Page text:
Currently on a break, Pakistani band Strings recently played against Euphoria in a sound clash concert in Dubai. In an email interview, the band talks shop, and opens up about the reason for their comeback, and why they will never stop making music
Q. What made you sign up for the Red Bull Soundclash? Would you be open to doing a similar gig in India or Pakistan?
A. You get tired of doing the same kind of stuff, so when we heard about this, it sounded interesting. The concept is unique. It was very important that we felt comfortable with the organisers and their ability to ensure that all technical factors are in place to execute this kind of event. We've worked with Euphoria on several occasions — we even did a song together way back in 2003 — so we share a good relationship, on a friendly note. Our music is pretty much along the same lines too — they're more Rock probably, and we are more Pop, but we meet somewhere along that line. We love making music and everything related to it, so yes, why not! We'd love to do something like this in India or Pakistan!
Bilal Maqsood and Faisal Kapadia during a gig in Mumbai. File Pic
Q. You have played with Euphoria before, and now you have played against them. What was the mood like in the band?
A. Our first ever live concert in India was with Euphoria. And, we were pleasantly surprised when Palash (Sen) took out a Pakistani and Indian flag stitched together at the end of the show, for the grand finale. So, we have known Euphoria for the past 10-12 years and are good friends. We see Euphoria as an extremely energetic band on stage. In case of Palash, you see him hopping all around the stage. If Palash is all about the energy, Faisal (Kapadia), I guess, holds the stage together like a rock; they counter each other pretty well.
Q. What was special about the concert in Dubai?
A. We played our songs unlike anything we've done before. It was a new experience for all those who have seen our earlier concerts. It was a new experience for us too, because this challenged us to do something out of the box.
Q. Making a comeback is never easy, especially when there are new players in the market. But Strings did it (read box). What is the secret to your success?
A. Well, we always intended to make a comeback. But coming back is never easy. You leave a space, and it's hard to return to that space. "Sar Kiye Yeh Pahar" was so big that there was always that fear we'd never match the point where we left our career. But even though Bilal and I were both fine financially, with our non-music careers, there was always that question: 'Do we really want to live our lives like this?' We were always passionate about music. But, of course, we weren't sure what the outcome would be (when we re-grouped). But one always needs to try, instead of letting your hopes die. If you don't try, you will never achieve anything. So we wanted to try and we did work hard on our third album.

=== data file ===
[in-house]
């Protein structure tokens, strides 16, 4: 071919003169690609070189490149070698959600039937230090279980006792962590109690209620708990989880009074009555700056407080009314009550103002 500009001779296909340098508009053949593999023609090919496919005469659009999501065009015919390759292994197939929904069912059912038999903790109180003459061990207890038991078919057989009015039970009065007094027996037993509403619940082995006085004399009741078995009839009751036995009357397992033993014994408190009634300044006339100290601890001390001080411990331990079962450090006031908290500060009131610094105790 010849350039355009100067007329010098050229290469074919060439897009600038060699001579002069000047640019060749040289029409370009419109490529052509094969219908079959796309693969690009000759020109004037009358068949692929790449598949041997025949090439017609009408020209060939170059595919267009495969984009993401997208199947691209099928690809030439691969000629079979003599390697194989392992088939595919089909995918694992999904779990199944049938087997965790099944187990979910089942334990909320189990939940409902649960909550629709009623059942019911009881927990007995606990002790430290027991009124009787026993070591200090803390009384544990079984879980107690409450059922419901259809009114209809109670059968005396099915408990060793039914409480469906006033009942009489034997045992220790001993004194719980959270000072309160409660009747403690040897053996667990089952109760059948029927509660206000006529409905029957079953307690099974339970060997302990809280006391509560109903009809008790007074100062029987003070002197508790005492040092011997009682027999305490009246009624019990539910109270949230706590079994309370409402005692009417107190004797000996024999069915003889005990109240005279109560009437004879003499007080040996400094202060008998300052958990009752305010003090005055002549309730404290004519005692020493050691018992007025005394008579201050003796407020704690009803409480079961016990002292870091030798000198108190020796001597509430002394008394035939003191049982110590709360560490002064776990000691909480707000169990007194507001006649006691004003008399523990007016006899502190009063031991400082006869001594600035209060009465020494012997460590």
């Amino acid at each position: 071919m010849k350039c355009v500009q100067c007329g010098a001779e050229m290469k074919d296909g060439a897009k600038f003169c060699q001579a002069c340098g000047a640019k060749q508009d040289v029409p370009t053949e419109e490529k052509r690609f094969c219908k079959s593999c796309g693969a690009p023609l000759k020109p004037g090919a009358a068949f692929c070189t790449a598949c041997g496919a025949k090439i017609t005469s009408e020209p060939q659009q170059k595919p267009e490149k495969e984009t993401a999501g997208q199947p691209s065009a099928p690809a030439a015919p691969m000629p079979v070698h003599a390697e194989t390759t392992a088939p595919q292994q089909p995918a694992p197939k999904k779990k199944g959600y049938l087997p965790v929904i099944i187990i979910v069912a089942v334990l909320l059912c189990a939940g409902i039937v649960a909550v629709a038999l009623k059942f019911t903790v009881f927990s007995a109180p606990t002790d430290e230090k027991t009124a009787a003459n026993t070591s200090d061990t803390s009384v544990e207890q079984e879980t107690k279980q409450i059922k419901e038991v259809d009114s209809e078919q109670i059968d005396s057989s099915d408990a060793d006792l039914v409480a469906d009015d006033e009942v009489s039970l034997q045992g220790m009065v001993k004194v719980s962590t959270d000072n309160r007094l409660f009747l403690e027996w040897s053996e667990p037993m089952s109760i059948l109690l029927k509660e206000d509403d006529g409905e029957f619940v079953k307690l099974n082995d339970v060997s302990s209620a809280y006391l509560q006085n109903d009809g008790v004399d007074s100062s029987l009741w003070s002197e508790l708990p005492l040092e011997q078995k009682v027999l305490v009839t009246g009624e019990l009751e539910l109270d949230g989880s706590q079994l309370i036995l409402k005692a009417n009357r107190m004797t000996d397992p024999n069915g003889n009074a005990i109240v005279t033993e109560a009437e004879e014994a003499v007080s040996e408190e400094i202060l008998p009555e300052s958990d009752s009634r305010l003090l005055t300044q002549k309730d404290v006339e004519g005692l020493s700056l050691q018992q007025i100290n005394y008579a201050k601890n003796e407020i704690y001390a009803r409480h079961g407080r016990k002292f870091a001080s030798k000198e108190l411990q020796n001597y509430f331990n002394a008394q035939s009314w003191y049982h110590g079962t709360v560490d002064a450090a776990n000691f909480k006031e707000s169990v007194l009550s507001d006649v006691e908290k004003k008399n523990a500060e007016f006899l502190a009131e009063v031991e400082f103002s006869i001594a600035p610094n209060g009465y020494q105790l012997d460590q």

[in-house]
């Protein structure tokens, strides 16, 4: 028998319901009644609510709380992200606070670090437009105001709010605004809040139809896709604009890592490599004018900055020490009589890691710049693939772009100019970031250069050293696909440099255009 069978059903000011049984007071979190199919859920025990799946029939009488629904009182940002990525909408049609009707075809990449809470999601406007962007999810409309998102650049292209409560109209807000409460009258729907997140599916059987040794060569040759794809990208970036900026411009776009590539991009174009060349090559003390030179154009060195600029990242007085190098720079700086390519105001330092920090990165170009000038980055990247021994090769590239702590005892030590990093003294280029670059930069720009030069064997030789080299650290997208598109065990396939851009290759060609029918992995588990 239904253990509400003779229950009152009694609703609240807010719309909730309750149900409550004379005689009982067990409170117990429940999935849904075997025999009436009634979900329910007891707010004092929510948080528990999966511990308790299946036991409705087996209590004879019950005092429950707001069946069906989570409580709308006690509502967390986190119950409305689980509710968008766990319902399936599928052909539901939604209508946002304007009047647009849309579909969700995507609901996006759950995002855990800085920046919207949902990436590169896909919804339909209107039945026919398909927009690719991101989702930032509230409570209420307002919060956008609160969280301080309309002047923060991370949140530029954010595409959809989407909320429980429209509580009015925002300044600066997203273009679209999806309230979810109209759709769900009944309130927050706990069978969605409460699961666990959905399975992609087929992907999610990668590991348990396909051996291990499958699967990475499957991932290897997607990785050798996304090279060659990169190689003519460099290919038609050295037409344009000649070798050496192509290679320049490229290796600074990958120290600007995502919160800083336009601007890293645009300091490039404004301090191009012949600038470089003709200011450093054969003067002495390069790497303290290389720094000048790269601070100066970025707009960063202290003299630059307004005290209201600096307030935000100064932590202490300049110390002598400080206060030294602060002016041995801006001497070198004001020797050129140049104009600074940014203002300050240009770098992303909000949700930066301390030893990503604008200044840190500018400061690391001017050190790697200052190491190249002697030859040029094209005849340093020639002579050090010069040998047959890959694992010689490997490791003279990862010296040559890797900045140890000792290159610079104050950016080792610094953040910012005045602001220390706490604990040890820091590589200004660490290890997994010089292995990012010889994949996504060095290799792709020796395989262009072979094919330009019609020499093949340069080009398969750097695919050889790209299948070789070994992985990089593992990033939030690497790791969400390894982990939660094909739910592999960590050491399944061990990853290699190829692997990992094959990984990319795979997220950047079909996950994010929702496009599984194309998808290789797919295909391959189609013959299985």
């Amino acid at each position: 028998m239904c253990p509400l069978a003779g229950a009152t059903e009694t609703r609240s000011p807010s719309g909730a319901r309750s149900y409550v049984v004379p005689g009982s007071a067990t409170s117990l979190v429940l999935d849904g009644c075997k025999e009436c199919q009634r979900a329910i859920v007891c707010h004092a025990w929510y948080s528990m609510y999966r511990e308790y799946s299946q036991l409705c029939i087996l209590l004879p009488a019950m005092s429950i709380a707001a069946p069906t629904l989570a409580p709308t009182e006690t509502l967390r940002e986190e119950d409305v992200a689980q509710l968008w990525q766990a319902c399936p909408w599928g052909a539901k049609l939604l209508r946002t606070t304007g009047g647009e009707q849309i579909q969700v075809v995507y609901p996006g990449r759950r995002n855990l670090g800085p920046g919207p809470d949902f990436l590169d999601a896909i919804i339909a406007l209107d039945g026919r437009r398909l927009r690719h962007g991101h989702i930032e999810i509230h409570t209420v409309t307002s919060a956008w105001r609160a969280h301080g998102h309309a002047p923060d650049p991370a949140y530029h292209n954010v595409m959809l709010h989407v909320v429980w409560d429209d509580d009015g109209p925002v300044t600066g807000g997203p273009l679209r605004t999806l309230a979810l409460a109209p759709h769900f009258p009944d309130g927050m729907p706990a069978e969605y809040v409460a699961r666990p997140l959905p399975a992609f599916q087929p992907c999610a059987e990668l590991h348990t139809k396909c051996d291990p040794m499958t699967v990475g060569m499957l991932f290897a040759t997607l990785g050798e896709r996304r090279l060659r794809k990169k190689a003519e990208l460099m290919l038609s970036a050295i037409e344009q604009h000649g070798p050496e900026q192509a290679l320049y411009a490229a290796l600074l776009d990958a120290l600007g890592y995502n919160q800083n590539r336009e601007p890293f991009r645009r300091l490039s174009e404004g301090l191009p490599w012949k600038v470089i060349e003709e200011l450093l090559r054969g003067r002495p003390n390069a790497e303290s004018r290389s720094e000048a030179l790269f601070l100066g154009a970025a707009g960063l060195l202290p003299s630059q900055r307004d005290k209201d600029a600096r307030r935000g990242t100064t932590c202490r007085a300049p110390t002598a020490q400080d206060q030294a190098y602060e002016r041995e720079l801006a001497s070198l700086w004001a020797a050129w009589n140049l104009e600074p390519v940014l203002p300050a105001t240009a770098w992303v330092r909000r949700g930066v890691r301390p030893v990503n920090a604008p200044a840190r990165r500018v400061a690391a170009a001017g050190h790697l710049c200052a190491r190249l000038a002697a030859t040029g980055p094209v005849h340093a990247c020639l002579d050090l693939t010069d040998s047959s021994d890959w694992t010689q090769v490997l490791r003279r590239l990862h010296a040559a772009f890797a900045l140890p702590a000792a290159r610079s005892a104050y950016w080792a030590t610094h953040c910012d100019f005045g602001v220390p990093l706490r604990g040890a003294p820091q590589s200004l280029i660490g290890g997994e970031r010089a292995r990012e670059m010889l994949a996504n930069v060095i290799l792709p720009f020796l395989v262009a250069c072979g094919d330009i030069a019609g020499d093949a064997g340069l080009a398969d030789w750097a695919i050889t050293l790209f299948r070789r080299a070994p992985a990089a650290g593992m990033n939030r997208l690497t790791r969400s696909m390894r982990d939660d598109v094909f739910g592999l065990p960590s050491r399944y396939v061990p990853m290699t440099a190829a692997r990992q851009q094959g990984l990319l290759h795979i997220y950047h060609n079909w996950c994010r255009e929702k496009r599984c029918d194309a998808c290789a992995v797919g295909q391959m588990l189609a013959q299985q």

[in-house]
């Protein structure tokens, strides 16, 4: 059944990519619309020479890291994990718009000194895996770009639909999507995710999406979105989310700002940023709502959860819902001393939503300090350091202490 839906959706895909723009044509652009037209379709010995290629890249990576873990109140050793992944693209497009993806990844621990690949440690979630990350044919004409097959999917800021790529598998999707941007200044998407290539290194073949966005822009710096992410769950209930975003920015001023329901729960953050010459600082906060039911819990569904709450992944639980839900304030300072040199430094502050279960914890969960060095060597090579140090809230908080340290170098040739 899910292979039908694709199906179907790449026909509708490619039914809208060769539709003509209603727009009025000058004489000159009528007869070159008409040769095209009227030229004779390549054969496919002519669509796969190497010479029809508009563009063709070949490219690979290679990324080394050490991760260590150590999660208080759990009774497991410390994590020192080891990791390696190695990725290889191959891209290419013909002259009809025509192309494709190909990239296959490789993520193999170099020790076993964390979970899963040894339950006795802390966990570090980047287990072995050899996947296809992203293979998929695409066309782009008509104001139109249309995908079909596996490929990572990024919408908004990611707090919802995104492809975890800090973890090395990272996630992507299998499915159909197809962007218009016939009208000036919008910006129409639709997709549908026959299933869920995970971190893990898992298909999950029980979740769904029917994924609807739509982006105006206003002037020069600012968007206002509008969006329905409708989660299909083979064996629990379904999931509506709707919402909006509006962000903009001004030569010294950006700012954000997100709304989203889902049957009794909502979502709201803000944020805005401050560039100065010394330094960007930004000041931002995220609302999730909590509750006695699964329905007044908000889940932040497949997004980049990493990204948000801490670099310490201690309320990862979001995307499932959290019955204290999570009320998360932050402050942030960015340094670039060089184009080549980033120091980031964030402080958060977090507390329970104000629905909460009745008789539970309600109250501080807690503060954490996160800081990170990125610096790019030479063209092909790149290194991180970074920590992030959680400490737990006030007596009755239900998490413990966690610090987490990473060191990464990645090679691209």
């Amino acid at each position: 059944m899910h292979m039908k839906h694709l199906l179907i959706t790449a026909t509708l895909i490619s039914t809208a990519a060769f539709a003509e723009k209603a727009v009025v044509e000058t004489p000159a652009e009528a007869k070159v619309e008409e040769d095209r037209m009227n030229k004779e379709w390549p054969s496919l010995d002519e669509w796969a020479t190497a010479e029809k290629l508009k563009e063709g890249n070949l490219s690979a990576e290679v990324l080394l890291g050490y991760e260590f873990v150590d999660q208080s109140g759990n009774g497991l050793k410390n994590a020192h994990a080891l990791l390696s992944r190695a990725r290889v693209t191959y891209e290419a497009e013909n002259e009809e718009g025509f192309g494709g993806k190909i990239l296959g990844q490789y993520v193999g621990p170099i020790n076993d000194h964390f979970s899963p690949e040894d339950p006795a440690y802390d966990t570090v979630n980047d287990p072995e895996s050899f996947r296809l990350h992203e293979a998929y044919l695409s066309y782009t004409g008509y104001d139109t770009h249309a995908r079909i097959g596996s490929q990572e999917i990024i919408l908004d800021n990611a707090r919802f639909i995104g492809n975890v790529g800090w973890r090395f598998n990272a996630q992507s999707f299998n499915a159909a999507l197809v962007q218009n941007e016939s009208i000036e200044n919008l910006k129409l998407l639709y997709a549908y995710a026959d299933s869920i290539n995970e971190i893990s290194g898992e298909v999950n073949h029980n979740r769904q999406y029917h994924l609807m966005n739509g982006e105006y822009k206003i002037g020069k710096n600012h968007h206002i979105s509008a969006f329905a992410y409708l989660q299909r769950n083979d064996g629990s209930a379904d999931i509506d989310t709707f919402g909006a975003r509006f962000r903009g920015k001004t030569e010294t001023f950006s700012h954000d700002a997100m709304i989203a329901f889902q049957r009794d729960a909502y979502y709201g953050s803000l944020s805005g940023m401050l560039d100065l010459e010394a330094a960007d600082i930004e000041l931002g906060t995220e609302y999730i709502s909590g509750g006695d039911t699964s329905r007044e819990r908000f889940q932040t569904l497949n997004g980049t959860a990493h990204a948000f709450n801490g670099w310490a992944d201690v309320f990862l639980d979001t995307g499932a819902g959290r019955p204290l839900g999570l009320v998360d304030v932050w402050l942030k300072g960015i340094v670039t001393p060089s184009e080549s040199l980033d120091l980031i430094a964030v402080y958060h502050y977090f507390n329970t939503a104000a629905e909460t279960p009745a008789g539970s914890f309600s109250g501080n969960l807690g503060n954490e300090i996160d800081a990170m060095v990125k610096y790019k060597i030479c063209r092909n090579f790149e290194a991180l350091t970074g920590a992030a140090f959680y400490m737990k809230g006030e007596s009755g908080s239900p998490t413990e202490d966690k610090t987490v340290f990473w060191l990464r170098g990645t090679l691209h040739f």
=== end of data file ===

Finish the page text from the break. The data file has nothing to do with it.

Q. In the music industry, fans' choices change often. So, when you came back together, what were your main challenges?
A. We worked in a closed room — away from music. We didn't want any outside interference. You know, when you've been away, there's a lot of people who're saying, 'Hey! Do this on your new album. Things have moved on while you've been away.' We didn't want to listen to anyone. We simply wanted to do something that we felt strongly about. So, we closed the doors and started recording. When we released the album — it was the first time that we did the same in India too — we got a great response.
Q. What has been keeping you two busy? Are you writing new songs?
A. We're working on the popular TV show, Coke Studio Pakistan. We're producing it this year, so we're finalising the editing. It's very involved, time-wise, but we're loving it. It's a different domain for us. It feels great to be in that zone right now. We're learning a lot.
Q. It seems as if Strings is staying away from Bollywood projects. Why?
A. As of now, we want to take a break. And this concert is a part of that break. We want to chill, relax for couple of months and shall resume work again.
> One of the most popular bands to come out of Pakistan, Strings started way back in 1988 with Bilal Maqsood (vocals and guitar), Faisal Kapadia (vocals), Rafiq Wazir Ali (synthesiser) and Kareem Bashir Bhoy (bass). They rose to internatinal fame with the song Sar Kiye Yeh Pahar, which was part of the second album, Strings 2. The band, however, disbanded in 1992 to complete their education.
> The band made a comeback in 1999, but this time as a two-member piece featuring Bilal and Faisal. They released two more albums — Duur (2000) and Dhaani (2003), which were very popular in India. But it was their fifth and last album (so far) — Koi Aanay Wala Hai (2008) that made their comeback a success.
> Strings has a huge following in India, especially among college-goers and has performed at several college festivals. They have also sung for several Bollywood films.
> The band is currently the producer of the music-based Pakistani TV show, Coke Studio Pakistan.
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